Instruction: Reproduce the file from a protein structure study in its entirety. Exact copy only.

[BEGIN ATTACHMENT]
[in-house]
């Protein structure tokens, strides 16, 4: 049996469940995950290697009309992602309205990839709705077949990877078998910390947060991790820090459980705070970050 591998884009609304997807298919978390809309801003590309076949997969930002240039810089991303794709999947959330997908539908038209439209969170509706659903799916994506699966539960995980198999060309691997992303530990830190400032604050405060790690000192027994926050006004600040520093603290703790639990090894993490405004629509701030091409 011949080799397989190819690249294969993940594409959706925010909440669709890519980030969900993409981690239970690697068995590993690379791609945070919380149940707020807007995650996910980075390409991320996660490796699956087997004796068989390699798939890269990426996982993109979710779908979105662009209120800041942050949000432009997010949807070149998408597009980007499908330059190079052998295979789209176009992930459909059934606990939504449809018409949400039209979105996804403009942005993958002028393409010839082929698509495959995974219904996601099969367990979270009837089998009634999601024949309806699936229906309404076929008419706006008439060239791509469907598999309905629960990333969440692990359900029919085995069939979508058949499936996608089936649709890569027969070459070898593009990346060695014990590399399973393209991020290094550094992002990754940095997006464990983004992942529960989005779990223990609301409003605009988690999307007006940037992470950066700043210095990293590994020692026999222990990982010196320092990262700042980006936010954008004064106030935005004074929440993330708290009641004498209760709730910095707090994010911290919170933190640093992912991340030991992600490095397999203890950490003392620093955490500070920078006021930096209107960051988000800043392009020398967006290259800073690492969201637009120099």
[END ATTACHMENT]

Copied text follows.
[in-house]
């Protein structure tokens, strides 16, 4: 049996469940995950290697009309992602309205990839709705077949990877078998910390947060991790820090459980705070970050 591998884009609304997807298919978390809309801003590309076949997969930002240039810089991303794709999947959330997908539908038209439209969170509706659903799916994506699966539960995980198999060309691997992303530990830190400032604050405060790690000192027994926050006004600040520093603290703790639990090894993490405004629509701030091409 011949080799397989190819690249294969993940594409959706925010909440669709890519980030969900993409981690239970690697068995590993690379791609945070919380149940707020807007995650996910980075390409991320996660490796699956087997004796068989390699798939890269990426996982993109979710779908979105662009209120800041942050949000432009997010949807070149998408597009980007499908330059190079052998295979789209176009992930459909059934606990939504449809018409949400039209979105996804403009942005993958002028393409010839082929698509495959995974219904996601099969367990979270009837089998009634999601024949309806699936229906309404076929008419706006008439060239791509469907598999309905629960990333969440692990359900029919085995069939979508058949499936996608089936649709890569027969070459070898593009990346060695014990590399399973393209991020290094550094992002990754940095997006464990983004992942529960989005779990223990609301409003605009988690999307007006940037992470950066700043210095990293590994020692026999222990990982010196320092990262700042980006936010954008004064106030935005004074929440993330708290009641004498209760709730910095707090994010911290919170933190640093992912991340030991992600490095397999203890950490003392620093955490500070920078006021930096209107960051988000800043392009020398967006290259800073690492969201637009120099």